Before hard part turning can begin, the process will benefit enormously from careful preparation of the component in the soft (unhardened) state. Due to the relatively small depths of cut used in the turning of hard parts, tight dimensional tolerances in soft machining are key to achieving a consistent process that, in turn, will deliver longer tool life and high quality components. Here, the use of features such as chamfers and radii on the component will optimise entry and exit paths for maximum tool life. Consideration should also be given to component clamping. For instance, the use of wide clamping jaws and positioning the component as close as possible to the spindle bearings, will prove beneficial. As a general guideline, a length-to-diameter ratio of 2:1 is recommended for workpieces supported at one end only, with an acceptable maximum of 4:1. Where there is additional tailstock support, the ratio can be extended to 8:1. With regard to insert clamping, the security and stability provided by the CoroTurn® RC clamping system is recommended for CBN inserts. Dry cutting (without coolant) is a further key advantages of hard part turning. CBN inserts can tolerate cutting temperatures in excess of 1000°C (1800°F). In general, the use of CBN in dry conditions has a positive effect on tool life, particularly in interrupted cutting.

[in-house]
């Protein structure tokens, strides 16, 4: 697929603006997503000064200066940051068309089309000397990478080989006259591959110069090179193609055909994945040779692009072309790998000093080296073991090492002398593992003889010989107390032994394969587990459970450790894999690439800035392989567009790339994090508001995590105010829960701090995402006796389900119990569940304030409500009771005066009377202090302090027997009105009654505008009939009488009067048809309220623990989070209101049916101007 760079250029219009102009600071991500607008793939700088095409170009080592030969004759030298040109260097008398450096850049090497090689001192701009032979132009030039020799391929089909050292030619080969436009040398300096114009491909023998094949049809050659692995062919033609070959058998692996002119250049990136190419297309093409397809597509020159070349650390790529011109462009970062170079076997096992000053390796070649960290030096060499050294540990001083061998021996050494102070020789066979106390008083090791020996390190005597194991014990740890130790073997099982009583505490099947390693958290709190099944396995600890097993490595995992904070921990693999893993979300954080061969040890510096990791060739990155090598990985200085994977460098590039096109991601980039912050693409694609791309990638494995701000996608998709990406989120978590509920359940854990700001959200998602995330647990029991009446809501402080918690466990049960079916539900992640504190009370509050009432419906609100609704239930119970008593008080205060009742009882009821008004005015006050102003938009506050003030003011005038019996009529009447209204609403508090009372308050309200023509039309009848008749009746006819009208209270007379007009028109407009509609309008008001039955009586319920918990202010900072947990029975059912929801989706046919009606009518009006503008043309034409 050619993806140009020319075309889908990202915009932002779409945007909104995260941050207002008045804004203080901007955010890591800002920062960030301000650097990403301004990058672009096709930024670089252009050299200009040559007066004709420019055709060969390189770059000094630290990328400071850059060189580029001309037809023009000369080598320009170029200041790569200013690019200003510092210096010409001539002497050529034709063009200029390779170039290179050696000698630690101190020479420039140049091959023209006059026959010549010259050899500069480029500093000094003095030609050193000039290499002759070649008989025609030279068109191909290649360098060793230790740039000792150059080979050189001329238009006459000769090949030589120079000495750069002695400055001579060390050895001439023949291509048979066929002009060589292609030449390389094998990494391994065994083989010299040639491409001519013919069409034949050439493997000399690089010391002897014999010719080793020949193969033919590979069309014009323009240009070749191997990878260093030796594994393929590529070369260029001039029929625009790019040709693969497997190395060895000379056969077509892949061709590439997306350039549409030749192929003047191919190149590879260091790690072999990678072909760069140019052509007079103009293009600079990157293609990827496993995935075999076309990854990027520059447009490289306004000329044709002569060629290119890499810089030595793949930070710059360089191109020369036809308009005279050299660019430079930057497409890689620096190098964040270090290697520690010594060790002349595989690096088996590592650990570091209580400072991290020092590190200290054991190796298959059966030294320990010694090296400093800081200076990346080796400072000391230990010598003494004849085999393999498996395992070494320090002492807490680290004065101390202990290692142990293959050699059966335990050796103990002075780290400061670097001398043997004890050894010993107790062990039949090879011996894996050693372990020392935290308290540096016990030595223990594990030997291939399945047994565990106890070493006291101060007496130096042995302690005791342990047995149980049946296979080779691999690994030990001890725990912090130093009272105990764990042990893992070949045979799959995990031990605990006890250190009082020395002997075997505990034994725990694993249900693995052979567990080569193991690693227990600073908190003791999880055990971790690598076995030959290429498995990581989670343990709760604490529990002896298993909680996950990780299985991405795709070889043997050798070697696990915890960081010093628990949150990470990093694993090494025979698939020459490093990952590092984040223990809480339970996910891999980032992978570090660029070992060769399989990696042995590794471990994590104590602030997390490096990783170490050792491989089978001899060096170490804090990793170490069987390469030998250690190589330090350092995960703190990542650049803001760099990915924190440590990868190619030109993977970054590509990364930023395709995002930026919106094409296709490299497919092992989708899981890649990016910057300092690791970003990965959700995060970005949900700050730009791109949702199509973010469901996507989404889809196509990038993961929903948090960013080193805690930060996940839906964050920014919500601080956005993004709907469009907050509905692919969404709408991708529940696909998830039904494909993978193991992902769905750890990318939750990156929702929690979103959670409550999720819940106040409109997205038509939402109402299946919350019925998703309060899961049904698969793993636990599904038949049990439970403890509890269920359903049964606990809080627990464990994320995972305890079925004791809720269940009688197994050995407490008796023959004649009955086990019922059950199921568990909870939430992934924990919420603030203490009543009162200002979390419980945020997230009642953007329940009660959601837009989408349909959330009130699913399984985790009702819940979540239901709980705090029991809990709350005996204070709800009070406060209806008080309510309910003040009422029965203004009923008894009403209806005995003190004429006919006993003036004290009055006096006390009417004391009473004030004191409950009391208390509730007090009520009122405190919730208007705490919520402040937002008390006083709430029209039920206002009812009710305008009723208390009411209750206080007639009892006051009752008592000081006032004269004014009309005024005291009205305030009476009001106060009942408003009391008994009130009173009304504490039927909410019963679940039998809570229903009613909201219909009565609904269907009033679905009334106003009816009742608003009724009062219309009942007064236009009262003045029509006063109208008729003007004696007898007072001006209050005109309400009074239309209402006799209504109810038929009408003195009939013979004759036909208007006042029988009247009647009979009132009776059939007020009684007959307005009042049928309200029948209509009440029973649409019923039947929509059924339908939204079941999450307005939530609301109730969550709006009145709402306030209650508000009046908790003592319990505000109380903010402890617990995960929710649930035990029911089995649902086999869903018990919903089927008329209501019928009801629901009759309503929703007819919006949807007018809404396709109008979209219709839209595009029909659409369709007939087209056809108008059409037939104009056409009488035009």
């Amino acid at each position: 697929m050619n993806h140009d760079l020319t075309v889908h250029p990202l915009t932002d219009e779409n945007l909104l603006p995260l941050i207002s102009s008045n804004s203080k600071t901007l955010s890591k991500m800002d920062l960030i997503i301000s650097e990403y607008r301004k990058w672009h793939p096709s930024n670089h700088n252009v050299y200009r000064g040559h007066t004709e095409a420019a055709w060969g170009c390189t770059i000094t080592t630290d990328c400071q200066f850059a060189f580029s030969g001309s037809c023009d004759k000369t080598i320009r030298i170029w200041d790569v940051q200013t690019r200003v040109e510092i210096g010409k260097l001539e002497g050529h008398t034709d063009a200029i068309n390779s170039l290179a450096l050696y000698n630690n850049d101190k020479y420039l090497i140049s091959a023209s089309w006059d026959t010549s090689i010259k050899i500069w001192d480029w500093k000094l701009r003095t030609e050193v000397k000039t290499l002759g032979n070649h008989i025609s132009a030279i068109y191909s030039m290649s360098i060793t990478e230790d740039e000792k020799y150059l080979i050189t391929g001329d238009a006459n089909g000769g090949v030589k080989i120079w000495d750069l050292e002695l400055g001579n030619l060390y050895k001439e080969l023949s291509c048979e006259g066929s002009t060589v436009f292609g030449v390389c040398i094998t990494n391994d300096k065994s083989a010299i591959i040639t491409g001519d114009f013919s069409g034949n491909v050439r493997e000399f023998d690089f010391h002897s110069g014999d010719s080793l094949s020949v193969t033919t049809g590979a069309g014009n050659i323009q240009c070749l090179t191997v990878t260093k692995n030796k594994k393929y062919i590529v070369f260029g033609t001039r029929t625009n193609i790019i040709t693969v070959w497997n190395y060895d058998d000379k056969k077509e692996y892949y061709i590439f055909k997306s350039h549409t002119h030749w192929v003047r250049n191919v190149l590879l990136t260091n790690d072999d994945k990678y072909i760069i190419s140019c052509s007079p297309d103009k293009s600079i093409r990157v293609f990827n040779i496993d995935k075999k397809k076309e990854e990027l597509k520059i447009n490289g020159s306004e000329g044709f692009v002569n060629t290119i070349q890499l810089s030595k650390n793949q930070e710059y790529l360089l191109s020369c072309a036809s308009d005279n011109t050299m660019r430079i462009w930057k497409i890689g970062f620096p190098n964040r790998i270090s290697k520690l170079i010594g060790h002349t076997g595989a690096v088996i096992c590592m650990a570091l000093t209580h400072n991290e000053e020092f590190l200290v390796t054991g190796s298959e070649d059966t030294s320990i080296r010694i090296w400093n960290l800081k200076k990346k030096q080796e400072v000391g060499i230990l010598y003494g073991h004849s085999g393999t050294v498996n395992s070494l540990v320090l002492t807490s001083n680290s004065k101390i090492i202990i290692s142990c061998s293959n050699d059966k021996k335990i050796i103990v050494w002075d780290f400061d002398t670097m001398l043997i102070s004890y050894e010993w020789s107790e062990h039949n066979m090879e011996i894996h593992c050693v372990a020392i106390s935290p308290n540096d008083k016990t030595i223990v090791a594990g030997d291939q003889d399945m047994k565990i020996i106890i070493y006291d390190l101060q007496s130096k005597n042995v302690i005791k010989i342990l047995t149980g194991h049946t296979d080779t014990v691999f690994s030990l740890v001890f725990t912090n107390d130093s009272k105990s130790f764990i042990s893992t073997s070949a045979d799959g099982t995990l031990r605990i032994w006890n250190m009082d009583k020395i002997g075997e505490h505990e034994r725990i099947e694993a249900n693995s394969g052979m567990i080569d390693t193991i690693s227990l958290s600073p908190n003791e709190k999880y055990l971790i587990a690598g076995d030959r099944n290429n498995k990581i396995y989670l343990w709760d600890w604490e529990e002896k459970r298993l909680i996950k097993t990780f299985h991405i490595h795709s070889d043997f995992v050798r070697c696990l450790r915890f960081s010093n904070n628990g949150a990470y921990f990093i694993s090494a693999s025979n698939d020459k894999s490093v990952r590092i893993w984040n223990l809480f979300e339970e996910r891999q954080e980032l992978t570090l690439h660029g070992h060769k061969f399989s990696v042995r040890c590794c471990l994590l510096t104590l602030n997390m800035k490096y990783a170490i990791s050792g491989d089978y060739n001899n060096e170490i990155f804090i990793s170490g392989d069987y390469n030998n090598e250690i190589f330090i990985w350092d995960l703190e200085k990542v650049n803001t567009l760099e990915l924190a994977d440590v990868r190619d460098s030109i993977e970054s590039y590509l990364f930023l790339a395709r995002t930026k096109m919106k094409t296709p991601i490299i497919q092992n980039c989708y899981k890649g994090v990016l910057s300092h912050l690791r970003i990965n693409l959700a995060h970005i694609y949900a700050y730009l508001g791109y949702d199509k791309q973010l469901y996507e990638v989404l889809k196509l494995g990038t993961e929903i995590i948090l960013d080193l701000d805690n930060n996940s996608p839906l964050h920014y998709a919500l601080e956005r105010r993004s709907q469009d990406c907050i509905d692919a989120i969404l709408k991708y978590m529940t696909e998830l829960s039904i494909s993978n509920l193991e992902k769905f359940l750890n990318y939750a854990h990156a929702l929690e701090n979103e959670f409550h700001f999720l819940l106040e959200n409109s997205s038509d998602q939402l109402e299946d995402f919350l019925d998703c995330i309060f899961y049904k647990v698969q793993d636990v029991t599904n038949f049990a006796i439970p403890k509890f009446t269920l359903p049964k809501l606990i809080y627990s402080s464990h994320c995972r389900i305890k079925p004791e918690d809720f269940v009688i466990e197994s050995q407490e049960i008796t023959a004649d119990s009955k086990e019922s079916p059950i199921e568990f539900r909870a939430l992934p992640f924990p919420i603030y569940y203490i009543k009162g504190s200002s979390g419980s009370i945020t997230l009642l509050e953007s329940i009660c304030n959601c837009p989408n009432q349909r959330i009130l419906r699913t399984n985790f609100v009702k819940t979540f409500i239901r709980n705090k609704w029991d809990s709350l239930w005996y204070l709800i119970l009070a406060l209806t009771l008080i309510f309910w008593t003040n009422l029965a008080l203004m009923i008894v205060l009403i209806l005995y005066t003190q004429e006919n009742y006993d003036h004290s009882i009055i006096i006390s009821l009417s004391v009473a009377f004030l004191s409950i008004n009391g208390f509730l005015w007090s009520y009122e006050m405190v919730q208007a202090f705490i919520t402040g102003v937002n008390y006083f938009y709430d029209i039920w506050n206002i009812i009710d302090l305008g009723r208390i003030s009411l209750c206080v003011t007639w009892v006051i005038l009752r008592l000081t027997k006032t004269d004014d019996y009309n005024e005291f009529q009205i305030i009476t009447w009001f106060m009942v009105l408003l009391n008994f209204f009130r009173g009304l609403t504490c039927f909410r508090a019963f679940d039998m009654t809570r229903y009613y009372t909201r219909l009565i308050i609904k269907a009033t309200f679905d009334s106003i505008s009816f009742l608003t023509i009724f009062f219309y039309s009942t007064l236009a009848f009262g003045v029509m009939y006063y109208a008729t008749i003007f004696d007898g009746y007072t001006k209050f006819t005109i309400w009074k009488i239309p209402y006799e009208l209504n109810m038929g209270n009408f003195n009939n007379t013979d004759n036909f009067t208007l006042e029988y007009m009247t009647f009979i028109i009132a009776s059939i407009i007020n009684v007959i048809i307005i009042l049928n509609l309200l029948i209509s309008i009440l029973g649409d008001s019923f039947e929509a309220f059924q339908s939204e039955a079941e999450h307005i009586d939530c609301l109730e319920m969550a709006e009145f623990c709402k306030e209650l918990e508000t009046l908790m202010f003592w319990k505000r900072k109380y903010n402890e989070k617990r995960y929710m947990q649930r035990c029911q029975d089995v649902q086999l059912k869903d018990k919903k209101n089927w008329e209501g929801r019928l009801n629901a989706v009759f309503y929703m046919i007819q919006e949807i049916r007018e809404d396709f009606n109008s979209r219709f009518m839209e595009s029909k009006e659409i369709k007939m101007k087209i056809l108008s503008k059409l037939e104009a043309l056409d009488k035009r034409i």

To select the correct inserts, it is first worth understanding the most common types of wear associated with CBN tools – crater wear and flank wear. Crater wear is prevalent when machining case hardened steels and is caused principally by the extremely high temperature and forces at the contact point between workpiece and insert. This type of wear development weakens the cutting edge, which can lead to inconsistent tool life. Flank wear is more common at lower cutting speeds and when machining more abrasive materials such as bearing or tool steels. The primary wear mechanism here is abrasion. Large flank wear has a negative effect on surface integrity and dimensional accuracy. Although wear is complex, there are ways to control it and maintain a consistent and reliable machining operation. For instance, to help counter the effects of flank wear, cutting speeds and feeds should be increased, while to reduce crater wear, cutting speed should be lowered and feed increased.